Tuning the position of head groups by surfactant design in mixed micelles of cationic and carbohydrate surfactants

Saikat Das, Edward Davis Oldham, Hans Joachim Lehmler, Barbara L. Knutson, Stephen E. Rankin

Research output: Contribution to journalArticlepeer-review

2 Scopus citations


Hypothesis Emerging applications of carbohydrate/cationic surfactant mixtures require not only synergistic mixing, but also accessible sugar headgroups at the exterior of micelles. A previous study showed that the glucoside headgroups of octyl-β-D-glucopyranoside aggregate at the interior of mixed micelles with equimolar cetyltrimethylammonium bromide rather than mixing with trimethylammonium groups at the corona. The current study tests the hypothesis that structural characteristics of the surfactants (the relative lengths of the alkyl tails and the type of linker) can be tuned to shift the carbohydrate groups to micelle surfaces. Experiments The structural arrangement of 30 mM equimolar mixed micelle solutions in D2O is investigated using NMR. The dynamics in different regions are probed using 1H spin-lattice (T1) and spin-spin (T2) relaxation measurements, and relative positioning by nuclear Overhauser effect spectroscopy (NOESY). Additional micellar properties are determined using solvatochromic fluorescent probes. Findings Matching surfactant alkyl tail lengths is found ineffective at “pushing out” the carbohydrate headgroups due to a large mismatch in interactions between the headgroups and D2O. However, inserting a novel polar triazole group between the carbohydrate head group and the hydrophobic tail (e.g. in n-octyl-β-D-xylopyranoside) using click chemistry is able to “pull out” the carbohydrate, thus giving accessible sugar moieties at the surface of mixed micelles.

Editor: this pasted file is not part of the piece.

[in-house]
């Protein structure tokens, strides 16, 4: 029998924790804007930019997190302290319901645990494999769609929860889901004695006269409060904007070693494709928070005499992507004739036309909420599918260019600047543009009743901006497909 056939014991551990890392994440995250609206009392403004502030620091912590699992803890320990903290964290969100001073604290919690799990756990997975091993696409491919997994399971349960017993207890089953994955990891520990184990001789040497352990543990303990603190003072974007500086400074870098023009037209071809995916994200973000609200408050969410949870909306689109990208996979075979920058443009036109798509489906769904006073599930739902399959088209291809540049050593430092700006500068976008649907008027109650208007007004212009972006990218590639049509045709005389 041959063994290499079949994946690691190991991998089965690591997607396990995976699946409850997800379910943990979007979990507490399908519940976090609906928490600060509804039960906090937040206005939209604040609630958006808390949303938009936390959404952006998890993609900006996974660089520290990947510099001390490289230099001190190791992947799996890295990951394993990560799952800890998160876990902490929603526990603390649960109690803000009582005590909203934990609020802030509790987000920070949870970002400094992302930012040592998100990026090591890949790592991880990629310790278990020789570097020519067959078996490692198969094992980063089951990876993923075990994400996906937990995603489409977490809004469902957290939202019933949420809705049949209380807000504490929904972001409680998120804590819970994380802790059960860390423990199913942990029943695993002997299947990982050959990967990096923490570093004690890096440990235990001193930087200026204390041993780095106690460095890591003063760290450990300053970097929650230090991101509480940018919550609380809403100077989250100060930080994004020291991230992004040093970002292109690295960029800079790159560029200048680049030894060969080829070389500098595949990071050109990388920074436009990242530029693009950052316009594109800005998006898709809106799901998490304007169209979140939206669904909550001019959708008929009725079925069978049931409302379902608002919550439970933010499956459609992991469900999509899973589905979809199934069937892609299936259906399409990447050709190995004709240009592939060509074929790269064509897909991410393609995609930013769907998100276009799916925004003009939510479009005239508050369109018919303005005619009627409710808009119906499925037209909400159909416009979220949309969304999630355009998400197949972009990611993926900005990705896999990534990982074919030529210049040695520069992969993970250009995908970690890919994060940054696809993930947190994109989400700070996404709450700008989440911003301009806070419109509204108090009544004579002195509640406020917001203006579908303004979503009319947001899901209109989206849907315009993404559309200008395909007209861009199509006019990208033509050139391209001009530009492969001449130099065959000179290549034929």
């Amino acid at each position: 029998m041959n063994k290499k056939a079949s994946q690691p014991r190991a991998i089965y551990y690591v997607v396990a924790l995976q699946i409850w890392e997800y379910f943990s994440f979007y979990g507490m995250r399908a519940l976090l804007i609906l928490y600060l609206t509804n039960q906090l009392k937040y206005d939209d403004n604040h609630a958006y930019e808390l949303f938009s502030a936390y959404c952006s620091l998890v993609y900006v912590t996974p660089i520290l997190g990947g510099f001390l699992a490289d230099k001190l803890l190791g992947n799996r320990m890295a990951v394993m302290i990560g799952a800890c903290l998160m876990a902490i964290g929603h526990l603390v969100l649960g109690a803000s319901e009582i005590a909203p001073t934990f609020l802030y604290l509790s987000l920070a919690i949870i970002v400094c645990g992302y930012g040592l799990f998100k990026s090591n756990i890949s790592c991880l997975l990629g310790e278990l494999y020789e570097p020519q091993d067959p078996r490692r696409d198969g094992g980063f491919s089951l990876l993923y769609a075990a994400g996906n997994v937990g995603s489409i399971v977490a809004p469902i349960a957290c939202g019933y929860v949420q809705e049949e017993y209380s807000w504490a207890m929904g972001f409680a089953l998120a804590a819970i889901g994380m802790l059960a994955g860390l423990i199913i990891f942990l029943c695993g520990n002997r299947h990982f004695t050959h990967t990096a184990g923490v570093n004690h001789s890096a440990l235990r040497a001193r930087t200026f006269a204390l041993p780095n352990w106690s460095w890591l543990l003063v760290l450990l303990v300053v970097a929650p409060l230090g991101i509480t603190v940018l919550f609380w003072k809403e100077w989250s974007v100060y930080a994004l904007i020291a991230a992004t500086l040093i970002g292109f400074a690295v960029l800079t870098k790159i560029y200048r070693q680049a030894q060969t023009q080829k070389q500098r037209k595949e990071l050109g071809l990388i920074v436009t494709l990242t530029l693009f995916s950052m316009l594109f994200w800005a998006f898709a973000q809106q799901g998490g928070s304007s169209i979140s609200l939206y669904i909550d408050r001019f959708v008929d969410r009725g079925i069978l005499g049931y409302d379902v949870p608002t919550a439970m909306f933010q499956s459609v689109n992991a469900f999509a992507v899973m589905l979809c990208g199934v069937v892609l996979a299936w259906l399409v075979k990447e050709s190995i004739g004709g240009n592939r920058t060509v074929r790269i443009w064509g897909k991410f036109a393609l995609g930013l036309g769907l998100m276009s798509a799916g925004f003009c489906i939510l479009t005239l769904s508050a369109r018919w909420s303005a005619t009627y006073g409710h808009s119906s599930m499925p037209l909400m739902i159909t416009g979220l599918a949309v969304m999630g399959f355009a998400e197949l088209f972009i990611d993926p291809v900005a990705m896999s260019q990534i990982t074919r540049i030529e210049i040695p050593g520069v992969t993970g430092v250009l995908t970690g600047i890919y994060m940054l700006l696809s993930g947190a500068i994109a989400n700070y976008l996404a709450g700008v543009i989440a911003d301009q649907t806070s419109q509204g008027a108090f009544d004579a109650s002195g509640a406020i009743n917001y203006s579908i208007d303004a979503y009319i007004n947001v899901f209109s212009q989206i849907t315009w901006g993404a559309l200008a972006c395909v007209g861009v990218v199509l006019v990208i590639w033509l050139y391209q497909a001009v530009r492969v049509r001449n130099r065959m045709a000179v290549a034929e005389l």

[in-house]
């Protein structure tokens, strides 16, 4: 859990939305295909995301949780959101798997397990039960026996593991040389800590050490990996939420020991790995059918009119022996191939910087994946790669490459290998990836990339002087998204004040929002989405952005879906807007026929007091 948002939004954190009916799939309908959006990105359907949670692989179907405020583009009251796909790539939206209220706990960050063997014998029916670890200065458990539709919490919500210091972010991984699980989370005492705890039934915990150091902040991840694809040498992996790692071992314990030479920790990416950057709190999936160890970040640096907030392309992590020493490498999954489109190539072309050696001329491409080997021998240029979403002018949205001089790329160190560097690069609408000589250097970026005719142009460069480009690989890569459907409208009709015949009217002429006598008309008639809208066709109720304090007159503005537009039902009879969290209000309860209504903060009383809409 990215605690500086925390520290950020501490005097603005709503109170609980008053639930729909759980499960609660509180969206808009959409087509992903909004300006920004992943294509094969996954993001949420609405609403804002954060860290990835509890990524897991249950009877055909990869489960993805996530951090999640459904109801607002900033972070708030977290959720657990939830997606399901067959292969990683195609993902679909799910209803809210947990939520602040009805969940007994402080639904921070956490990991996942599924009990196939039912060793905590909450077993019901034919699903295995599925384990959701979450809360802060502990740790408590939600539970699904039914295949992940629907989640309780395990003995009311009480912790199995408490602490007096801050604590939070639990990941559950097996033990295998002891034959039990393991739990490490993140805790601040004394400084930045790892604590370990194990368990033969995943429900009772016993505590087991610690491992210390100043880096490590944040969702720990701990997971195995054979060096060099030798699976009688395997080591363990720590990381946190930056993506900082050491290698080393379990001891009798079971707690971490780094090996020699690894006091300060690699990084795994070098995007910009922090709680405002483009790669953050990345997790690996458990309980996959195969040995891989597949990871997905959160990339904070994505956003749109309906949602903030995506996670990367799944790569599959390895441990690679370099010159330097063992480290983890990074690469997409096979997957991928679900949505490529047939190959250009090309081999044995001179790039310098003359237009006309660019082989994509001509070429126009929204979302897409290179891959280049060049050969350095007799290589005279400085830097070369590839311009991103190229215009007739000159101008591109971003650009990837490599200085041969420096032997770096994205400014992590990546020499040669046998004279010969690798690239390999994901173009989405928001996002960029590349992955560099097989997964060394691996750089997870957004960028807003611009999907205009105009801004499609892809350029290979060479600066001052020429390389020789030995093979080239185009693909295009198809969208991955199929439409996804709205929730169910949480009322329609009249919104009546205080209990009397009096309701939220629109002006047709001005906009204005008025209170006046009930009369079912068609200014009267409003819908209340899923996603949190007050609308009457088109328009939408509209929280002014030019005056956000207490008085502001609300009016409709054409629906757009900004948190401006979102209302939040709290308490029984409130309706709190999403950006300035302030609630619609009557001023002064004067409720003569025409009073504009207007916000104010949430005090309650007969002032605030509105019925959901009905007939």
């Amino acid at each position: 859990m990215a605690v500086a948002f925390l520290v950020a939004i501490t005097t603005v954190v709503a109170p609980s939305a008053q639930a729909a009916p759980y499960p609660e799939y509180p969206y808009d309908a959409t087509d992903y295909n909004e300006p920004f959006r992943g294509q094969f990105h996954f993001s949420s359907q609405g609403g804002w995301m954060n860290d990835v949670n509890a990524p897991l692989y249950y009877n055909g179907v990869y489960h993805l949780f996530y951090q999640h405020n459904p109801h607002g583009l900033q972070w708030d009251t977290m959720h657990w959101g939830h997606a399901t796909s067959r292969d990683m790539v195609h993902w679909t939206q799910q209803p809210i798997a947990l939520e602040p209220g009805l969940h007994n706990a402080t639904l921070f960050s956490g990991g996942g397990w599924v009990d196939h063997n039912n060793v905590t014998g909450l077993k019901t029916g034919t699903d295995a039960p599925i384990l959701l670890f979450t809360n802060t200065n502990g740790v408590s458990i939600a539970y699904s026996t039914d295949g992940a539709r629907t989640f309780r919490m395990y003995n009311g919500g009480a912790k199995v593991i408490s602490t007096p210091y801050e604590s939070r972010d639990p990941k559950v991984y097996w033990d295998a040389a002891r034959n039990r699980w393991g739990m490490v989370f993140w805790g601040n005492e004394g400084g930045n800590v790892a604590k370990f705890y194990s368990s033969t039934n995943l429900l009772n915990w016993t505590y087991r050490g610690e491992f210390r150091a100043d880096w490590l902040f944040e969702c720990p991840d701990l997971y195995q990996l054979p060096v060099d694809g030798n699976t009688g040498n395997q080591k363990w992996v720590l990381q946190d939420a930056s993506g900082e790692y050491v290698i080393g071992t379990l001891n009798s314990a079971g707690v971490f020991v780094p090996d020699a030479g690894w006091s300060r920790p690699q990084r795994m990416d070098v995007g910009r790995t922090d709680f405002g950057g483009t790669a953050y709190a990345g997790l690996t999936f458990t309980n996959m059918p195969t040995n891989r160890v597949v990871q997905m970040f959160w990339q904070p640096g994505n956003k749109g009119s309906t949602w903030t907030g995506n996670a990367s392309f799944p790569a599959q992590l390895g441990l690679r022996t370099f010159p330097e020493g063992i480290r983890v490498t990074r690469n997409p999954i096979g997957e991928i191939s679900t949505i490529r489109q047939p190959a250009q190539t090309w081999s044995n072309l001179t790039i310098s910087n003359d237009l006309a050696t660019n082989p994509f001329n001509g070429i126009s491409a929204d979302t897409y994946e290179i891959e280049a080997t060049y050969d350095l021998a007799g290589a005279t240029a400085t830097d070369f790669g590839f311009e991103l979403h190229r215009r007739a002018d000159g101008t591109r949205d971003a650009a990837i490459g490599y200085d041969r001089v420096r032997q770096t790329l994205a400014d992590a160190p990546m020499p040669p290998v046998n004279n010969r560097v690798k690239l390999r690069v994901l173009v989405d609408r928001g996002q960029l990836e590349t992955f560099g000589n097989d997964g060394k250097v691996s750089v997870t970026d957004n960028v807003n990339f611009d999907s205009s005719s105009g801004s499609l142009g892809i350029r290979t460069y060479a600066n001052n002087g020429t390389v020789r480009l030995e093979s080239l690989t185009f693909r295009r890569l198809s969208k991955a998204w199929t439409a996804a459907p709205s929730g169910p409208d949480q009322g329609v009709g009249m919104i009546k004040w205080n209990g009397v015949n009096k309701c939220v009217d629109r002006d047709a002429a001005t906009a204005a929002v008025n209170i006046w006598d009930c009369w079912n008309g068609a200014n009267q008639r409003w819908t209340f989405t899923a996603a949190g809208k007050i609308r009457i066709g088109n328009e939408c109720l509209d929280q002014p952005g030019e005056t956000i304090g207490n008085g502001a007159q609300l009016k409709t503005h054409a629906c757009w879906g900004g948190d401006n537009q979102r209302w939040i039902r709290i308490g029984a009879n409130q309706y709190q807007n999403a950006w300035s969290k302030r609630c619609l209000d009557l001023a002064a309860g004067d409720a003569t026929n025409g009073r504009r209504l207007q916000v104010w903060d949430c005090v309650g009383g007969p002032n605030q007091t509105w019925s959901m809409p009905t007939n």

Original languageEnglish
Pages (from-to)428-438
Number of pages11
JournalJournal of Colloid and Interface Science
StatePublished - Feb 15 2018

Bibliographical note

Publisher Copyright:
© 2017 Elsevier Inc.


  • Click chemistry
  • Micellization
  • Mixing
  • Nuclear magnetic resonance
  • Self-assembly
  • Sugar surfactants
  • Supramolecular

ASJC Scopus subject areas

  • Electronic, Optical and Magnetic Materials
  • Biomaterials
  • Surfaces, Coatings and Films
  • Colloid and Surface Chemistry


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